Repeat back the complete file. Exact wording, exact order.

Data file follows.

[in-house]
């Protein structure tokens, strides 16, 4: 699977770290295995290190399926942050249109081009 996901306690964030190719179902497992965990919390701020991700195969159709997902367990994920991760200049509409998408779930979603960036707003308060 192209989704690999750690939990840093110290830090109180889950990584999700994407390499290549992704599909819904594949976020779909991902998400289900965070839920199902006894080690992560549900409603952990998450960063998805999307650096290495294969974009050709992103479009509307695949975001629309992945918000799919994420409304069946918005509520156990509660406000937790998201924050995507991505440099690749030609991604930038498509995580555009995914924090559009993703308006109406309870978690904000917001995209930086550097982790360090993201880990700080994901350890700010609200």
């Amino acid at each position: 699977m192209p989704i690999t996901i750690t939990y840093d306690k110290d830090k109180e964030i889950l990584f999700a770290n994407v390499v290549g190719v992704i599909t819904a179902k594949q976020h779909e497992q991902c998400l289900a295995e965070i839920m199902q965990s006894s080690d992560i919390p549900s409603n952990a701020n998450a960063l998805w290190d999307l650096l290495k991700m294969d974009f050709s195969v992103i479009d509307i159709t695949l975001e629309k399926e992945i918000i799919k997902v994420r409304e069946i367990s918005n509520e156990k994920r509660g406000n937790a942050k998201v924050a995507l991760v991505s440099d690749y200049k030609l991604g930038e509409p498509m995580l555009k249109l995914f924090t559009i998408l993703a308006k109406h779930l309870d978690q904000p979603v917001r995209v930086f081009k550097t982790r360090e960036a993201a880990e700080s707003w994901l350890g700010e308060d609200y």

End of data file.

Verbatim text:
[in-house]
């Protein structure tokens, strides 16, 4: 699977770290295995290190399926942050249109081009 996901306690964030190719179902497992965990919390701020991700195969159709997902367990994920991760200049509409998408779930979603960036707003308060 192209989704690999750690939990840093110290830090109180889950990584999700994407390499290549992704599909819904594949976020779909991902998400289900965070839920199902006894080690992560549900409603952990998450960063998805999307650096290495294969974009050709992103479009509307695949975001629309992945918000799919994420409304069946918005509520156990509660406000937790998201924050995507991505440099690749030609991604930038498509995580555009995914924090559009993703308006109406309870978690904000917001995209930086550097982790360090993201880990700080994901350890700010609200």
């Amino acid at each position: 699977m192209p989704i690999t996901i750690t939990y840093d306690k110290d830090k109180e964030i889950l990584f999700a770290n994407v390499v290549g190719v992704i599909t819904a179902k594949q976020h779909e497992q991902c998400l289900a295995e965070i839920m199902q965990s006894s080690d992560i919390p549900s409603n952990a701020n998450a960063l998805w290190d999307l650096l290495k991700m294969d974009f050709s195969v992103i479009d509307i159709t695949l975001e629309k399926e992945i918000i799919k997902v994420r409304e069946i367990s918005n509520e156990k994920r509660g406000n937790a942050k998201v924050a995507l991760v991505s440099d690749y200049k030609l991604g930038e509409p498509m995580l555009k249109l995914f924090t559009i998408l993703a308006k109406h779930l309870d978690q904000p979603v917001r995209v930086f081009k550097t982790r360090e960036a993201a880990e700080s707003w994901l350890g700010e308060d609200y």